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- Australia's parliament has legalized same-sex marriage.
- The law was introduced after Australians took part in a voluntary postal survey on same-sex marriage, and overwhelmingly voted in favour.
Same-sex marriage is now legal in Australia after the House of Representatives passed the bill just before 6pm on Thursday, December 7.
The moment many waited for arrived later than they’d hoped, and even then it was delayed by a final four minutes when a division was required to count the vote, despite an overwhelming call of yes from the floor of parliament.
“Just two voices?” speaker Tony Smith asked as the call for a count came.
With less than five votes for no, Smith did not bother with a count.
“That’s it,” he said, as applause erupted through the house, before the gallery serenaded the MPs with a rendition of “We are Australian.”
Only four MPs voted no — government members David Littleproud, Keith Pitt, Russell Broadbent, and Queensland independent Bob Katter. Recently re-elected Nationals leader Barnaby Joyce, who announced during the debate that he had separated from his wife, abstained.
The House of Representatives has passed the Marriage Amendment (Definition and Religious Freedoms) Bill 2017. The bill now goes to the Governor-General for Royal Assent.
Before the final vote, Prime Minister Malcolm Turnbull said it was a great day for Australia.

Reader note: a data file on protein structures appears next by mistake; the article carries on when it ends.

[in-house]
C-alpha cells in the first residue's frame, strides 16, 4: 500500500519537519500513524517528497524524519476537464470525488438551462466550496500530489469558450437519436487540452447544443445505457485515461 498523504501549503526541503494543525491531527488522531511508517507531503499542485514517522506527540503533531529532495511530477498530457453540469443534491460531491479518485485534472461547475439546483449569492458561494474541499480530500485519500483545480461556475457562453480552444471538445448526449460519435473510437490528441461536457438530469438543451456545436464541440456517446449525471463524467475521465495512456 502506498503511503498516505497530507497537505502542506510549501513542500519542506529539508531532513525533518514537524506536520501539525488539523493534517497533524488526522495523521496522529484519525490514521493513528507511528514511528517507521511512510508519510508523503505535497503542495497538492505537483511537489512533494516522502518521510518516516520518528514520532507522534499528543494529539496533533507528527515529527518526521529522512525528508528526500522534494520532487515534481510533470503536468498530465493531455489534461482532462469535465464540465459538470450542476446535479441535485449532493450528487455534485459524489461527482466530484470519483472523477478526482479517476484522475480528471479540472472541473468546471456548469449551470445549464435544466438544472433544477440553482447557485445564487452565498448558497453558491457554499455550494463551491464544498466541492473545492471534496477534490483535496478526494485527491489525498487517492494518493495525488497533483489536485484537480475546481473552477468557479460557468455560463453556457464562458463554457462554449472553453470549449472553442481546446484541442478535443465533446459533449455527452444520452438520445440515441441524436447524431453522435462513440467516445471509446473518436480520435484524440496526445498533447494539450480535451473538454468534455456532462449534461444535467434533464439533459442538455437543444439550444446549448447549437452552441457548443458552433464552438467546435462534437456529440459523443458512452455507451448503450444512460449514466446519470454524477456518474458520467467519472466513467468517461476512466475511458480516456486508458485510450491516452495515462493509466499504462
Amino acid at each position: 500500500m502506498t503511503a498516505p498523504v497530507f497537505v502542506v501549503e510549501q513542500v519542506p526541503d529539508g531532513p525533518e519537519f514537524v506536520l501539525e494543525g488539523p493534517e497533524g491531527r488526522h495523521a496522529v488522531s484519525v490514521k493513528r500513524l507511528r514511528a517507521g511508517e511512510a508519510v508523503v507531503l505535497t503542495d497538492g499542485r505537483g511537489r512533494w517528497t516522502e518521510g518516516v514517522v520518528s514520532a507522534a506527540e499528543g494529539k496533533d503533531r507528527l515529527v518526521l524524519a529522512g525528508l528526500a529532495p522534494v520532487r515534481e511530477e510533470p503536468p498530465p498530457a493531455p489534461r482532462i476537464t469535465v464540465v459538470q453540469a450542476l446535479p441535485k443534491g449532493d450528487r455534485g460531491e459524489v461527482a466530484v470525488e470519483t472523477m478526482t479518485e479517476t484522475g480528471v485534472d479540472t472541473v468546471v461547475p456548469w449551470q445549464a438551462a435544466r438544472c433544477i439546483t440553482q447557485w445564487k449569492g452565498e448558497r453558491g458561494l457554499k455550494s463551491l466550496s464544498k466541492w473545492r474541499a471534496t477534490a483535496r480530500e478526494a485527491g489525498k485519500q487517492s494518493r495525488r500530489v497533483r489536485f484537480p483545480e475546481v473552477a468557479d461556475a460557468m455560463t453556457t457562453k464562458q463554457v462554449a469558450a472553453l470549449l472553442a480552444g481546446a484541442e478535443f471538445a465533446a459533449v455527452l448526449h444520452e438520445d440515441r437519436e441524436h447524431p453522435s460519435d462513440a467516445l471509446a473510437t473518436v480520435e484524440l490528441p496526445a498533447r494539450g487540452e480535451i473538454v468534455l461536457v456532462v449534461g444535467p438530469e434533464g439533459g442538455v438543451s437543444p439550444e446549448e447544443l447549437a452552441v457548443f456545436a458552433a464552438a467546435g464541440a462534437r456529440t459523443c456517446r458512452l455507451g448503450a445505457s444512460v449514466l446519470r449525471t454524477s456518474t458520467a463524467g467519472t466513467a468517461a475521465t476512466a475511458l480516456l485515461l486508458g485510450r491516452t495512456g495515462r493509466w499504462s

“What a day! What a day for love, for quality, for respect! Australia has done it. Every Australian had their say and they said it is fair, get on with it!” he said.
“We have voted today for equality, for love. It is time for more marriages, more commitment, more love, more respect, and we respect every Australian who has voted, those who voted yes, and those who voted no, this belongs to us all, this is Australia!”
It's time for more marriages.
Marriage equality has passed!
Opposition leader Bill Shorten said LGBTIQ people were equal under the law “at long last.”
“And those of us in Parliament privileged to serve, we understand that we do so with humility. The humility to recognise that the passage of this law does not in essence belong to us, but the credit for the passage of this law belongs to all Australians and I say to those who voted no, I recognise that now is the time for healing, to put this debate behind us,” he said.
The Labor leader said the passing of the marriage equality law was not a gift to LGBTIQ Australians.
“Equality is never a gift to be given. Equality is the inalienable birthright of every Australian and this equality is long overdue,” he said.
“I say the gift that LGBTIQ Australians have given all of us is that we are a nation who includes all of our people, who values all relationships and all families, that we are a better nation altogether.
“So, as it is written: ‘there is a time for everything, and a season for every activity under the heavens’. It is now a time to heal, a time to build, a time to laugh, a time to embrace, a time to love. And now, at last, a time for marriage equality.”